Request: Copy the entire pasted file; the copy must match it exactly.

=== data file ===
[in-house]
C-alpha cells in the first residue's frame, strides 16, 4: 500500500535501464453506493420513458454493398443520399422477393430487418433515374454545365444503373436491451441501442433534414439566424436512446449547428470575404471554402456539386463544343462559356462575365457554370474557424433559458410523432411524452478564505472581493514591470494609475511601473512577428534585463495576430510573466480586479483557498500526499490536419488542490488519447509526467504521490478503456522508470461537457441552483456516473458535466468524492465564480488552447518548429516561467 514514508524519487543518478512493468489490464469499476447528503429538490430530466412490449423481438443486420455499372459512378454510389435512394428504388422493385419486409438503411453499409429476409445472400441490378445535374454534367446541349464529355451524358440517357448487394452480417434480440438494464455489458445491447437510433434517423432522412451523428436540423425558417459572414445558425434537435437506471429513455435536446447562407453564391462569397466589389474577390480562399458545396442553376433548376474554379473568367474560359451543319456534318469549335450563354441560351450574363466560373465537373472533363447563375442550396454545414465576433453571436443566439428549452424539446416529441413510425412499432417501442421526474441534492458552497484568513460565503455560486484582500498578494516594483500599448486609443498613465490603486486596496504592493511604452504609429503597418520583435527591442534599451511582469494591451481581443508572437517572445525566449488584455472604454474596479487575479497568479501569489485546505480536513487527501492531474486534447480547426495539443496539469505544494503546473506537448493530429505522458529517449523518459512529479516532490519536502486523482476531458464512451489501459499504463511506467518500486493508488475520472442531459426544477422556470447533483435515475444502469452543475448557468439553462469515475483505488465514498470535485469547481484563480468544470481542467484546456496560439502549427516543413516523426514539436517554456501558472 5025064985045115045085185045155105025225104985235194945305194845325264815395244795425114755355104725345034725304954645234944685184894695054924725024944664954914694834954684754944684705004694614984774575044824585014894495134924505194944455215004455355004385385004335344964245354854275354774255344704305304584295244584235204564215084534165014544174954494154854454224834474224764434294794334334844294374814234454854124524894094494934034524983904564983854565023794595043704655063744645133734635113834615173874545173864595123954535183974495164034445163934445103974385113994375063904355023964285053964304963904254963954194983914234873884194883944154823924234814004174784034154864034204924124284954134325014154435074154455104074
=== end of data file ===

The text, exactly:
[in-house]
C-alpha cells in the first residue's frame, strides 16, 4: 500500500535501464453506493420513458454493398443520399422477393430487418433515374454545365444503373436491451441501442433534414439566424436512446449547428470575404471554402456539386463544343462559356462575365457554370474557424433559458410523432411524452478564505472581493514591470494609475511601473512577428534585463495576430510573466480586479483557498500526499490536419488542490488519447509526467504521490478503456522508470461537457441552483456516473458535466468524492465564480488552447518548429516561467 514514508524519487543518478512493468489490464469499476447528503429538490430530466412490449423481438443486420455499372459512378454510389435512394428504388422493385419486409438503411453499409429476409445472400441490378445535374454534367446541349464529355451524358440517357448487394452480417434480440438494464455489458445491447437510433434517423432522412451523428436540423425558417459572414445558425434537435437506471429513455435536446447562407453564391462569397466589389474577390480562399458545396442553376433548376474554379473568367474560359451543319456534318469549335450563354441560351450574363466560373465537373472533363447563375442550396454545414465576433453571436443566439428549452424539446416529441413510425412499432417501442421526474441534492458552497484568513460565503455560486484582500498578494516594483500599448486609443498613465490603486486596496504592493511604452504609429503597418520583435527591442534599451511582469494591451481581443508572437517572445525566449488584455472604454474596479487575479497568479501569489485546505480536513487527501492531474486534447480547426495539443496539469505544494503546473506537448493530429505522458529517449523518459512529479516532490519536502486523482476531458464512451489501459499504463511506467518500486493508488475520472442531459426544477422556470447533483435515475444502469452543475448557468439553462469515475483505488465514498470535485469547481484563480468544470481542467484546456496560439502549427516543413516523426514539436517554456501558472 5025064985045115045085185045155105025225104985235194945305194845325264815395244795425114755355104725345034725304954645234944685184894695054924725024944664954914694834954684754944684705004694614984774575044824585014894495134924505194944455215004455355004385385004335344964245354854275354774255344704305304584295244584235204564215084534165014544174954494154854454224834474224764434294794334334844294374814234454854124524894094494934034524983904564983854565023794595043704655063744645133734635113834615173874545173864595123954535183974495164034445163934445103974385113994375063904355023964285053964304963904254963954194983914234873884194883944154823924234814004174784034154864034204924124284954134325014154435074154455104074